Still Water Prose Poems

Copyright @ 1989 by Arthur Garfunkel
ISBN 0-525-24795-5
Used by persmission of Author - All Rights Reserved

4

O Kathryn, I kissed you goodbye.

You were wearing a white cotton dress with pale
pink satin.
You were in the corner of the limousine, thirty
minutes ago.

Outside the car, on the sidewalk, it was 4:40,
Saturday afternoon.
Gorgeous, radiant sunshine fell on daddy and me.

It was the very middle of May.

How you delighted me all day long…You were
like a brook. And like a running mountain
brook you caught and reflected the
dazzling light.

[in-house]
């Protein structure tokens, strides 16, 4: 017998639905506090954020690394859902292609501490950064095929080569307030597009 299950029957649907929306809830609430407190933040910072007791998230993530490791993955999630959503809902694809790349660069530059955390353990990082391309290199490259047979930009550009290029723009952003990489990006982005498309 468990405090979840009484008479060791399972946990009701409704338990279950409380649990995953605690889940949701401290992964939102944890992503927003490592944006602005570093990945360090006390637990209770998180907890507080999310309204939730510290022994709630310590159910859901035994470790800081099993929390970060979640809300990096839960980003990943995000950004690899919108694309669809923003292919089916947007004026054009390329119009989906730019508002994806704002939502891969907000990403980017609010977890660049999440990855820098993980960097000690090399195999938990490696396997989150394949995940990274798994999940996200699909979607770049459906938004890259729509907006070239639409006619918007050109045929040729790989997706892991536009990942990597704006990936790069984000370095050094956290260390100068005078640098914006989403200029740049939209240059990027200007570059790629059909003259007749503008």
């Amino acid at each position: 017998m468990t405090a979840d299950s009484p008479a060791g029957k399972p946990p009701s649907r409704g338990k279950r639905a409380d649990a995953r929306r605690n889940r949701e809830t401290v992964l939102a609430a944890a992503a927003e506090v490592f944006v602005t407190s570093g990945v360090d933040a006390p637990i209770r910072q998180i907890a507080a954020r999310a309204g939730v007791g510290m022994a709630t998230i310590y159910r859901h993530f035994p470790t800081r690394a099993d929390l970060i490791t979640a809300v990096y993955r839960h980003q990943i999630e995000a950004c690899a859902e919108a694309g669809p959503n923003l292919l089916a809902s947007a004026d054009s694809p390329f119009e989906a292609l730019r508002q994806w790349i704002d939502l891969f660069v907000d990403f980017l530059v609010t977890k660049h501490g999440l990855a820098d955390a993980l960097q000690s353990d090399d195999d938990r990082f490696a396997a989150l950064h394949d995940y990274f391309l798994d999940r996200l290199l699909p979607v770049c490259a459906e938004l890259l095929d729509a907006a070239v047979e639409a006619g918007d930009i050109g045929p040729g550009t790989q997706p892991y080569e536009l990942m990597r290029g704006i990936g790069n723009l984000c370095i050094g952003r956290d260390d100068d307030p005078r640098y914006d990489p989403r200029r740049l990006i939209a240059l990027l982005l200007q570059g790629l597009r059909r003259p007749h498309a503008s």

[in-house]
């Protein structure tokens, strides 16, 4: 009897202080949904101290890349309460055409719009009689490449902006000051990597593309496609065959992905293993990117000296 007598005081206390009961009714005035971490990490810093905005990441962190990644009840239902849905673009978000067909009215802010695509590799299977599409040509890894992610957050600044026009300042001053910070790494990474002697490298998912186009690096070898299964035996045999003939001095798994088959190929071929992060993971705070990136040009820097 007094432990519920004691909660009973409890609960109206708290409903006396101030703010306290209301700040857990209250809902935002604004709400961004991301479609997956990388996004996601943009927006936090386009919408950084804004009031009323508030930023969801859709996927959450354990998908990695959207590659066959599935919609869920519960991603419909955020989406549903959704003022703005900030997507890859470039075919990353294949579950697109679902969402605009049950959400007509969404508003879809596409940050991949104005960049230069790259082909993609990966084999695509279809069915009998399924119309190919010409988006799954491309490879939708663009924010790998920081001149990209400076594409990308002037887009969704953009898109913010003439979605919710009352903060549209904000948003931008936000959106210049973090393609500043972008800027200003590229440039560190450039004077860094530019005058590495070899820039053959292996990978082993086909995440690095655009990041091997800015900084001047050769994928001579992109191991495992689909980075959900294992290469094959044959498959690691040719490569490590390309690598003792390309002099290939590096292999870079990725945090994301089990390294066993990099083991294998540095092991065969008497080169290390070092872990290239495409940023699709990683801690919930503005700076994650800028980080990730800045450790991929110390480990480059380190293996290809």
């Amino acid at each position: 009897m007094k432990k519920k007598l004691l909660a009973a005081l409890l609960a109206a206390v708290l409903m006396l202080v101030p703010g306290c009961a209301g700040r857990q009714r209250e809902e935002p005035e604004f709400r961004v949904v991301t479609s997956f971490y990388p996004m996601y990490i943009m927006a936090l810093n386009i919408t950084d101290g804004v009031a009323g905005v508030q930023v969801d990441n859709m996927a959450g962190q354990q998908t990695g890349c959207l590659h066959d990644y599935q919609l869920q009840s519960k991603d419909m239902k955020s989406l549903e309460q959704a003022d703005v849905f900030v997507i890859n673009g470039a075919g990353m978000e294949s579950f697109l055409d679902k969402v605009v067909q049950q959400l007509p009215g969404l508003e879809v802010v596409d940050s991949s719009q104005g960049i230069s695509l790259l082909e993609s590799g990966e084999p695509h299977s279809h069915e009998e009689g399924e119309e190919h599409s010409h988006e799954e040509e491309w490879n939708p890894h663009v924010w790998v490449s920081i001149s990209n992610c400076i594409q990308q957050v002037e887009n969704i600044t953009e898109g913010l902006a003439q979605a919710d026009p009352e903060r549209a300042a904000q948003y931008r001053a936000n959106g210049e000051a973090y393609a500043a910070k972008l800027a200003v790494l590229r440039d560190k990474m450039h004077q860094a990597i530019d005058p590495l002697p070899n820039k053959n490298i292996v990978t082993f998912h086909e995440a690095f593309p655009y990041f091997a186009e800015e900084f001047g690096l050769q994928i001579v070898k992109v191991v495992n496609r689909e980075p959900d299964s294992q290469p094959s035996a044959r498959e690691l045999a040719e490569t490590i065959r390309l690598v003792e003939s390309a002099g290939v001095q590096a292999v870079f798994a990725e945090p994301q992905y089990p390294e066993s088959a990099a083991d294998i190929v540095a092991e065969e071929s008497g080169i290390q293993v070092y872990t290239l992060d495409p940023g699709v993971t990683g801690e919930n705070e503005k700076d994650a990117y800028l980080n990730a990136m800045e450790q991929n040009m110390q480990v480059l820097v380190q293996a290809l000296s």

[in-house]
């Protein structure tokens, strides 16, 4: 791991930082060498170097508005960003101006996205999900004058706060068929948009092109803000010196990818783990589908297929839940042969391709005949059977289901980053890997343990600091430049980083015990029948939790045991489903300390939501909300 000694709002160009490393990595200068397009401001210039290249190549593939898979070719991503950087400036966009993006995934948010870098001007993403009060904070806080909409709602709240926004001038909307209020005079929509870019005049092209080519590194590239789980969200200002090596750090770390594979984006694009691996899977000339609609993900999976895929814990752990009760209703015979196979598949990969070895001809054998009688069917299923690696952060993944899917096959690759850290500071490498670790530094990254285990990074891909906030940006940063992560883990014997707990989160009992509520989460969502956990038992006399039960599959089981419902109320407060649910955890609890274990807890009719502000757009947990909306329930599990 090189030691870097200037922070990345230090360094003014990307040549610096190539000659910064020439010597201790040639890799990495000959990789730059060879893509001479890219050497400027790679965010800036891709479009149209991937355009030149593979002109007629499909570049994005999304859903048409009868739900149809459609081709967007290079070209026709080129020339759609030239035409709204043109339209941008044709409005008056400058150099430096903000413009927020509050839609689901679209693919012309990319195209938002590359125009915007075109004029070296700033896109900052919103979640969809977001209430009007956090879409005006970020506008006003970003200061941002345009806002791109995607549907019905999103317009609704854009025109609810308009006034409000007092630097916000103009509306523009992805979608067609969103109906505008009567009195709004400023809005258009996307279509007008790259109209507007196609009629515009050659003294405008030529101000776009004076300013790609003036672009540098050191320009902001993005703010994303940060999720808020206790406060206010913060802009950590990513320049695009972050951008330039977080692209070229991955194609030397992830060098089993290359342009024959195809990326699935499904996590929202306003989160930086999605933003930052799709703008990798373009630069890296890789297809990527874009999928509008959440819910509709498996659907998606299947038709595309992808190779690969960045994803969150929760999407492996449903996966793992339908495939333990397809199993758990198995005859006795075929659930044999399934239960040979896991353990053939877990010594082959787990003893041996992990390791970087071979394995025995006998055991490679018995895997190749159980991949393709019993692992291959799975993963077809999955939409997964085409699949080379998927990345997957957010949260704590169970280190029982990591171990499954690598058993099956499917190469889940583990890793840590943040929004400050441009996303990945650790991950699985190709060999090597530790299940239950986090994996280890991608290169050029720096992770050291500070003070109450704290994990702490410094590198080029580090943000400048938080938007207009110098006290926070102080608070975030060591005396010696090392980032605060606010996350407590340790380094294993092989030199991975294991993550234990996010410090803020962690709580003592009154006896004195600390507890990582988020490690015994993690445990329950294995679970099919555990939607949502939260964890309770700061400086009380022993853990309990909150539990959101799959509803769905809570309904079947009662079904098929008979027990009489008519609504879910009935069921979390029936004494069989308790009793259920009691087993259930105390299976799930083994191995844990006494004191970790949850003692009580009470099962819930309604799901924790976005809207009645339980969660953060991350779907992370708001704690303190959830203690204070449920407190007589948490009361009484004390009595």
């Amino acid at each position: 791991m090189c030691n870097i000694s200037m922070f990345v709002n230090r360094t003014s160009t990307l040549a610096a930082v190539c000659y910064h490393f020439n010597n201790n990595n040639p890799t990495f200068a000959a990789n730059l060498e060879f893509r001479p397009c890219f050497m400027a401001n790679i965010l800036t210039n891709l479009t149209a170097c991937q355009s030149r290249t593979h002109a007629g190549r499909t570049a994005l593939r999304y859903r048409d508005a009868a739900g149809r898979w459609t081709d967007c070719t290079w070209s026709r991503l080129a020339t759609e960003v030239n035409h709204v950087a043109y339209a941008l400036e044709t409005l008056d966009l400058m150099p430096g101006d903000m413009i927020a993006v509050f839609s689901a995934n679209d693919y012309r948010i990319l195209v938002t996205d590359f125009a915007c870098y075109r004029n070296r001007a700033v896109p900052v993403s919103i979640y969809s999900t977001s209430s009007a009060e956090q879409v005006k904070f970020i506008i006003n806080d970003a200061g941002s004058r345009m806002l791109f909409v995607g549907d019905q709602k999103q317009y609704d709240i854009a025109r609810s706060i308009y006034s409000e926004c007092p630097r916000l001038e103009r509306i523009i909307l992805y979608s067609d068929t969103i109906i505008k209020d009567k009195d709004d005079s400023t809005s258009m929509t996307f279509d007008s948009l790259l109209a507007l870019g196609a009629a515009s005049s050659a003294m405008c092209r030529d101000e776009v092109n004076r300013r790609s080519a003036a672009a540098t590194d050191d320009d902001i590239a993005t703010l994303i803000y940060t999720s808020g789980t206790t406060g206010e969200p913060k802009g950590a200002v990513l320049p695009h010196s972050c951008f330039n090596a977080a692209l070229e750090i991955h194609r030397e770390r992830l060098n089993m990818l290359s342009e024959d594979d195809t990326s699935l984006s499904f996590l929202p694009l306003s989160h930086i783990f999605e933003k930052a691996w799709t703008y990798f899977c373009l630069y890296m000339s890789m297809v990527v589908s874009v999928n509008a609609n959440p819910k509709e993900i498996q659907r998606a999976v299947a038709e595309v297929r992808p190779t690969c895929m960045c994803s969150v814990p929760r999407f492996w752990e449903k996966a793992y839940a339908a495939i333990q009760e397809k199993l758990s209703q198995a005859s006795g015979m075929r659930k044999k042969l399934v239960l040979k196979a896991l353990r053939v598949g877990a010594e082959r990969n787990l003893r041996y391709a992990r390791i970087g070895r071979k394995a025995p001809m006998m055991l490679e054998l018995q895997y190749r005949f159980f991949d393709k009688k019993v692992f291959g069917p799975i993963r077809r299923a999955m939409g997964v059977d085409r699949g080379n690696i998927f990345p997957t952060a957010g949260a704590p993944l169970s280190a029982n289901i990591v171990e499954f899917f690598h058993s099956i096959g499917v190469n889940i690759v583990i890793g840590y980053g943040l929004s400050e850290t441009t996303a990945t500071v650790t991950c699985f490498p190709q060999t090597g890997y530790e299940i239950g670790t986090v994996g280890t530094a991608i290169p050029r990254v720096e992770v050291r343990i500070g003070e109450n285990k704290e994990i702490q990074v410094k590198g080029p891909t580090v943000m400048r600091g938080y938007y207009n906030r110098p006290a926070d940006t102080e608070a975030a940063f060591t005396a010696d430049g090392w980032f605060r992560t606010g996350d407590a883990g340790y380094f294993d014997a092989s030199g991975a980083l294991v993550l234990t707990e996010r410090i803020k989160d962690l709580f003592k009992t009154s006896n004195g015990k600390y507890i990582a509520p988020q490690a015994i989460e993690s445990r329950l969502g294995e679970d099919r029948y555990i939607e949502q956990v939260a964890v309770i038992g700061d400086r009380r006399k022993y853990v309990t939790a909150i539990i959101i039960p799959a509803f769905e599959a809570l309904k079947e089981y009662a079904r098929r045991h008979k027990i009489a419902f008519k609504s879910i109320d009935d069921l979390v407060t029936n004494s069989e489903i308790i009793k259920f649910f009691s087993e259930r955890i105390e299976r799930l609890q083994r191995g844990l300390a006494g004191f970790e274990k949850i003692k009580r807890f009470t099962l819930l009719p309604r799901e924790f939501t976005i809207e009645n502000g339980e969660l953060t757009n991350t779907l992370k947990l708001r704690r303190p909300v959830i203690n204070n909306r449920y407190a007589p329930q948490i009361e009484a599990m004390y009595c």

You arrived cautious and curious. You had been
shopping for smells, and you bought a bubble-gum-
smelling eraser, a rootbeer lip gloss brush, a bottle
of cologne.

—Do you play chess? you said in the second minute.

At The Empire State, when we hit the big view at
the top—you took it in your own time. You were
Loch Lomond.

You like: typewriters, jigsaw puzzles, chocolate,
pianos, grape soda, three in a phone booth, Pez,
playgrounds and limousines. And most of all, it
seemed, was playgrounds—the carriage ride we
took to the carousel (where you rode the inside
horse) charmed your daddy and me

but the playground was the cat's whiskers
to you. I tried to sign your nose…Kathryn,
thank you so much for giving me

Outside, daddy was saying "She'll never be five
again."

So my goodbye kiss is to the beautiful wake you
leave behind your beautiful course Kathryn.

the tribute of the current to the source

New York CityMay 1981